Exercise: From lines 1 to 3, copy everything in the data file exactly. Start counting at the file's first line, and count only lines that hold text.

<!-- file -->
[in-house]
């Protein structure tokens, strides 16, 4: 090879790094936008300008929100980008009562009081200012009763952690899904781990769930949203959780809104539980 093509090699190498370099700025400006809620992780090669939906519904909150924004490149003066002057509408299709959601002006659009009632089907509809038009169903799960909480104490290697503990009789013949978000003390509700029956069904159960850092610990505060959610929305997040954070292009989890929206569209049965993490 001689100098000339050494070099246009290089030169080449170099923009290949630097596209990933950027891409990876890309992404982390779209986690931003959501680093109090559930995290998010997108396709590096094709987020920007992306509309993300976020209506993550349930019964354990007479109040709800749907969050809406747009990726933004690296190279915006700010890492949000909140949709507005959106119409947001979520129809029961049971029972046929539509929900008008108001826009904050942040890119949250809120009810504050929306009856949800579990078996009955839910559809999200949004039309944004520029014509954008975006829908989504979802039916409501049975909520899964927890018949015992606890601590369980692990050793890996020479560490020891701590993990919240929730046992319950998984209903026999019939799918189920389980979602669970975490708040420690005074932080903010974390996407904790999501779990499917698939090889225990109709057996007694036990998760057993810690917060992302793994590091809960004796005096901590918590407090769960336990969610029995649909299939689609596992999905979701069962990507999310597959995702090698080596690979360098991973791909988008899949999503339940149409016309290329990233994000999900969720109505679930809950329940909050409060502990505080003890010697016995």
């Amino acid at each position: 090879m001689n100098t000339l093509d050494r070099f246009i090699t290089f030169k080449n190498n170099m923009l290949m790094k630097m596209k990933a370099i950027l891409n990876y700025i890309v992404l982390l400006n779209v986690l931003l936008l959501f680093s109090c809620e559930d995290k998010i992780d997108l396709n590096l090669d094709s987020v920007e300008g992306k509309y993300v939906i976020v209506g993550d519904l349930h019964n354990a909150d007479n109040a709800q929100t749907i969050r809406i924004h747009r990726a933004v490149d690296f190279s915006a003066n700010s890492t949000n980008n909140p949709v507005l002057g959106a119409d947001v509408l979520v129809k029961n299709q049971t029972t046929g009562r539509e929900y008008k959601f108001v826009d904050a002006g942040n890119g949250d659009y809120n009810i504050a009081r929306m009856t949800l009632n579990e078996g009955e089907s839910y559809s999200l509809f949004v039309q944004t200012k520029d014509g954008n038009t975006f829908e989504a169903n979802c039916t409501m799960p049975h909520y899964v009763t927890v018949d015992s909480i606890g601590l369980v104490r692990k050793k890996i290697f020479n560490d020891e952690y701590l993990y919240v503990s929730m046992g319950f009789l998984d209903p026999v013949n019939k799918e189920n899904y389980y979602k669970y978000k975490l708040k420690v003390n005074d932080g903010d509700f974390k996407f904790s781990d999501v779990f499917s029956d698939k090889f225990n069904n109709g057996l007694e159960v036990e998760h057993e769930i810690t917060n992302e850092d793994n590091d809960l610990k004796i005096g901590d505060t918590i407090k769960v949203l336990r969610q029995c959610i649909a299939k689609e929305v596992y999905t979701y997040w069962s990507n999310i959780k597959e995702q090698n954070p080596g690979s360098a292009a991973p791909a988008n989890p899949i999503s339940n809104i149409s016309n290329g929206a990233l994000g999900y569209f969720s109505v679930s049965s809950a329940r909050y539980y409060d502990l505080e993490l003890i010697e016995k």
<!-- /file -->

[in-house]
């Protein structure tokens, strides 16, 4: 090879790094936008300008929100980008009562009081200012009763952690899904781990769930949203959780809104539980 093509090699190498370099700025400006809620992780090669939906519904909150924004490149003066002057509408299709959601002006659009009632089907509809038009169903799960909480104490290697503990009789013949978000003390509700029956069904159960850092610990505060959610929305997040954070292009989890929206569209049965993490 001689100098000339050494070099246009290089030169080449170099923009290949630097596209990933950027891409990876890309992404982390779209986690931003959501680093109090559930995290998010997108396709590096094709987020920007992306509309993300976020209506993550349930019964354990007479109040709800749907969050809406747009990726933004690296190279915006700010890492949000909140949709507005959106119409947001979520129809029961049971029972046929539509929900008008108001826009904050942040890119949250809120009810504050929306009856949800579990078996009955839910559809999200949004039309944004520029014509954008975006829908989504979802039916409501049975909520899964927890018949015992606890601590369980692990050793890996020479560490020891701590993990919240929730046992319950998984209903026999019939799918189920389980979602669970975490708040420690005074932080903010974390996407904790999501779990499917698939090889225990109709057996007694036990998760057993810690917060992302793994590091809960004796005096901590918590407090769960336990969610029995649909299939689609596992999905979701069962990507999310597959995702090698080596690979360098991973791909988008899949999503339940149409016309290329990233994000999900969720109505679930809950329940909050409060502990505080003890010697016995």
């Amino acid at each position: 090879m001689n100098t000339l093509d050494r070099f246009i090699t290089f030169k080449n190498n170099m923009l290949m790094k630097m596209k990933a370099i950027l891409n990876y700025i890309v992404l982390l400006n779209v986690l931003l936008l959501f680093s109090c809620e559930d995290k998010i992780d997108l396709n590096l090669d094709s987020v920007e300008g992306k509309y993300v939906i976020v209506g993550d519904l349930h019964n354990a909150d007479n109040a709800q929100t749907i969050r809406i924004h747009r990726a933004v490149d690296f190279s915006a003066n700010s890492t949000n980008n909140p949709v507005l002057g959106a119409d947001v509408l979520v129809k029961n299709q049971t029972t046929g009562r539509e929900y008008k959601f108001v826009d904050a002006g942040n890119g949250d659009y809120n009810i504050a009081r929306m009856t949800l009632n579990e078996g009955e089907s839910y559809s999200l509809f949004v039309q944004t200012k520029d014509g954008n038009t975006f829908e989504a169903n979802c039916t409501m799960p049975h909520y899964v009763t927890v018949d015992s909480i606890g601590l369980v104490r692990k050793k890996i290697f020479n560490d020891e952690y701590l993990y919240v503990s929730m046992g319950f009789l998984d209903p026999v013949n019939k799918e189920n899904y389980y979602k669970y978000k975490l708040k420690v003390n005074d932080g903010d509700f974390k996407f904790s781990d999501v779990f499917s029956d698939k090889f225990n069904n109709g057996l007694e159960v036990e998760h057993e769930i810690t917060n992302e850092d793994n590091d809960l610990k004796i005096g901590d505060t918590i407090k769960v949203l336990r969610q029995c959610i649909a299939k689609e929305v596992y999905t979701y997040w069962s990507n999310i959780k597959e995702q090698n954070p080596g690979s360098a292009a991973p791909a988008n989890p899949i999503s339940n809104i149409s016309n290329g929206a990233l994000g999900y569209f969720s109505v679930s049965s809950a329940r909050y539980y409060d502990l505080e993490l003890i010697e016995k």